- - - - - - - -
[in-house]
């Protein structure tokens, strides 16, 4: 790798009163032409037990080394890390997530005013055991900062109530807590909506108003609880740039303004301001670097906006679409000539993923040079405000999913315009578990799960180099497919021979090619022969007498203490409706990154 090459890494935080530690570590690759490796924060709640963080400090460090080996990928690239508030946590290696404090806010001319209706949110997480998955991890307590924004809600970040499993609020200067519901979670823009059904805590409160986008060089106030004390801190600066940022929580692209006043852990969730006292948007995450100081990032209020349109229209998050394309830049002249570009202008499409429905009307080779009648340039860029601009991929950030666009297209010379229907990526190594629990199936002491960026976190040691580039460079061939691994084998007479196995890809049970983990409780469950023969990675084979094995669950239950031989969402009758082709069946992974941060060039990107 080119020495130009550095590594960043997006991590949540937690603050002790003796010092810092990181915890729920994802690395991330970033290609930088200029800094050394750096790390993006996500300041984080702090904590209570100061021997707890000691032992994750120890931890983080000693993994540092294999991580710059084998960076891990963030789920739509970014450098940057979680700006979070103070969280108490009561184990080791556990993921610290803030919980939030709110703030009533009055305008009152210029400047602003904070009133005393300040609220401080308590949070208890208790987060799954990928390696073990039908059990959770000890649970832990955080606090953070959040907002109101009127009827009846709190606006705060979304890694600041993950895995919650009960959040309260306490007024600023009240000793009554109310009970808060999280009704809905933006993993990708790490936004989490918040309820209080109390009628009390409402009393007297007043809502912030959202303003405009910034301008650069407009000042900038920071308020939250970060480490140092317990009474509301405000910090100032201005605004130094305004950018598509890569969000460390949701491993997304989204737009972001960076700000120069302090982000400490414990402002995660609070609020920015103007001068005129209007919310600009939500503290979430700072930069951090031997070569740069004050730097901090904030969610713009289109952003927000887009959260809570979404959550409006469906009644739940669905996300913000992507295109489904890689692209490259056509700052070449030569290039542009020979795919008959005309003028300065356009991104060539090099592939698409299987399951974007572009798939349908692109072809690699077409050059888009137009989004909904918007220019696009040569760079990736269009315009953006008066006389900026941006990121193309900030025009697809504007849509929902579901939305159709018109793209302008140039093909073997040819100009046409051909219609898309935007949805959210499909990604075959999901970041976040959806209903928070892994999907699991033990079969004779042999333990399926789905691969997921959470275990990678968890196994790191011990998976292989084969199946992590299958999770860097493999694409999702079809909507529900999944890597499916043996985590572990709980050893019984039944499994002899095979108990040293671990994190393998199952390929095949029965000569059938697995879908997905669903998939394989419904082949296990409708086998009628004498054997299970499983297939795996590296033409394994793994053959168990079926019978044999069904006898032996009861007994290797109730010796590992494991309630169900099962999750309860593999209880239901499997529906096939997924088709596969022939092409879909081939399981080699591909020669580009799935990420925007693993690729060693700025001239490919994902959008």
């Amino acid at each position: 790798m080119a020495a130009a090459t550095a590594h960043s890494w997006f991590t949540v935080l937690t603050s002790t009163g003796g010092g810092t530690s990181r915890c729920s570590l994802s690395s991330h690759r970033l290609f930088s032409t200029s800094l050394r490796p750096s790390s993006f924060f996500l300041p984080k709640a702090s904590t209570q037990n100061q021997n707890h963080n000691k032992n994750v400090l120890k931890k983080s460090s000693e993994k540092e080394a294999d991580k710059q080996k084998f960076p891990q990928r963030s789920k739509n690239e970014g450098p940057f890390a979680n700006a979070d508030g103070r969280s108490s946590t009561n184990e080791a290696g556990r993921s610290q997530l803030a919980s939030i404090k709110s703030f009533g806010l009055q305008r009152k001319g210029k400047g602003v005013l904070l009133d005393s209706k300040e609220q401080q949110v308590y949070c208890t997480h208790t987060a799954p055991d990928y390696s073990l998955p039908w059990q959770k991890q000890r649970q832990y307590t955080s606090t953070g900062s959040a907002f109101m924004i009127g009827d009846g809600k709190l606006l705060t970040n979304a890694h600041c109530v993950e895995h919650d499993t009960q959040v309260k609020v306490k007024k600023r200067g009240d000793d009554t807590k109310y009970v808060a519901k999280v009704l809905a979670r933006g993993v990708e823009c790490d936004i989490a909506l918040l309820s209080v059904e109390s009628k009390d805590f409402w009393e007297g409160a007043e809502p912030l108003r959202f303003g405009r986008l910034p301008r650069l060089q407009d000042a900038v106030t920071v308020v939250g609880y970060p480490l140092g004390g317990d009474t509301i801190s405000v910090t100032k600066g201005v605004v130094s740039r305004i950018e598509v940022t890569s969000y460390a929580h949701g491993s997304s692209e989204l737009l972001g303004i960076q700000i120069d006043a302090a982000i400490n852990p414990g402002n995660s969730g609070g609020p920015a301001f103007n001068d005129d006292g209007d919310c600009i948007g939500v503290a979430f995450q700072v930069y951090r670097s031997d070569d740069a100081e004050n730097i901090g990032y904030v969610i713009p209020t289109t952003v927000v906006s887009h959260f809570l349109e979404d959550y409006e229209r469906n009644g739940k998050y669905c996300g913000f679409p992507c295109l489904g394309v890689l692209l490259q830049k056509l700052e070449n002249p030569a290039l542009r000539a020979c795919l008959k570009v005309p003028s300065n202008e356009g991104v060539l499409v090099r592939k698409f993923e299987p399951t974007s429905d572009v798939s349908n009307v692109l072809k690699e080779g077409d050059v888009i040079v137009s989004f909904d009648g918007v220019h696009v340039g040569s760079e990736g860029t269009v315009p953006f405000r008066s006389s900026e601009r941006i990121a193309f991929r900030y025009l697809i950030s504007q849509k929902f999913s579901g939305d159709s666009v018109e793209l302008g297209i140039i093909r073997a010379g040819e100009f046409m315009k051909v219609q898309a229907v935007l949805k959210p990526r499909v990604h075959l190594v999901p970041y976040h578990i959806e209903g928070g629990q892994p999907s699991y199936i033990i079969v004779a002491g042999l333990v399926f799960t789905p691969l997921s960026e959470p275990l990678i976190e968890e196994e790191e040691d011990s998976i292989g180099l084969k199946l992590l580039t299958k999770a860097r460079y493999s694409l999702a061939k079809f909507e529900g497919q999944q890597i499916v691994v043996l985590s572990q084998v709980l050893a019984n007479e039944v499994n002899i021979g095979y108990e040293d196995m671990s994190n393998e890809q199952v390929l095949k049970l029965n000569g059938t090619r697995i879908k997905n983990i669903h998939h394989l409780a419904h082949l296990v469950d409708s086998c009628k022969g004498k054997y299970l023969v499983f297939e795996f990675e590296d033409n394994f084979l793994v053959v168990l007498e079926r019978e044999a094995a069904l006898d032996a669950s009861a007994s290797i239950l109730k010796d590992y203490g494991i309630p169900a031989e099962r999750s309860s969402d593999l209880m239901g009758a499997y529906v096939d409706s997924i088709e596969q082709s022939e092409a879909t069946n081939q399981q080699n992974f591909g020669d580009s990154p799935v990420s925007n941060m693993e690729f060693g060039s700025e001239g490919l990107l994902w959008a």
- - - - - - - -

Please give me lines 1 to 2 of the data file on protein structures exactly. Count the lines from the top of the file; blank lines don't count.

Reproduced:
[in-house]
């Protein structure tokens, strides 16, 4: 790798009163032409037990080394890390997530005013055991900062109530807590909506108003609880740039303004301001670097906006679409000539993923040079405000999913315009578990799960180099497919021979090619022969007498203490409706990154 090459890494935080530690570590690759490796924060709640963080400090460090080996990928690239508030946590290696404090806010001319209706949110997480998955991890307590924004809600970040499993609020200067519901979670823009059904805590409160986008060089106030004390801190600066940022929580692209006043852990969730006292948007995450100081990032209020349109229209998050394309830049002249570009202008499409429905009307080779009648340039860029601009991929950030666009297209010379229907990526190594629990199936002491960026976190040691580039460079061939691994084998007479196995890809049970983990409780469950023969990675084979094995669950239950031989969402009758082709069946992974941060060039990107 080119020495130009550095590594960043997006991590949540937690603050002790003796010092810092990181915890729920994802690395991330970033290609930088200029800094050394750096790390993006996500300041984080702090904590209570100061021997707890000691032992994750120890931890983080000693993994540092294999991580710059084998960076891990963030789920739509970014450098940057979680700006979070103070969280108490009561184990080791556990993921610290803030919980939030709110703030009533009055305008009152210029400047602003904070009133005393300040609220401080308590949070208890208790987060799954990928390696073990039908059990959770000890649970832990955080606090953070959040907002109101009127009827009846709190606006705060979304890694600041993950895995919650009960959040309260306490007024600023009240000793009554109310009970808060999280009704809905933006993993990708790490936004989490918040309820209080109390009628009390409402009393007297007043809502912030959202303003405009910034301008650069407009000042900038920071308020939250970060480490140092317990009474509301405000910090100032201005605004130094305004950018598509890569969000460390949701491993997304989204737009972001960076700000120069302090982000400490414990402002995660609070609020920015103007001068005129209007919310600009939500503290979430700072930069951090031997070569740069004050730097901090904030969610713009289109952003927000887009959260809570979404959550409006469906009644739940669905996300913000992507295109489904890689692209490259056509700052070449030569290039542009020979795919008959005309003028300065356009991104060539090099592939698409299987399951974007572009798939349908692109072809690699077409050059888009137009989004909904918007220019696009040569760079990736269009315009953006008066006389900026941006990121193309900030025009697809504007849509929902579901939305159709018109793209302008140039093909073997040819100009046409051909219609898309935007949805959210499909990604075959999901970041976040959806209903928070892994999907699991033990079969004779042999333990399926789905691969997921959470275990990678968890196994790191011990998976292989084969199946992590299958999770860097493999694409999702079809909507529900999944890597499916043996985590572990709980050893019984039944499994002899095979108990040293671990994190393998199952390929095949029965000569059938697995879908997905669903998939394989419904082949296990409708086998009628004498054997299970499983297939795996590296033409394994793994053959168990079926019978044999069904006898032996009861007994290797109730010796590992494991309630169900099962999750309860593999209880239901499997529906096939997924088709596969022939092409879909081939399981080699591909020669580009799935990420925007693993690729060693700025001239490919994902959008």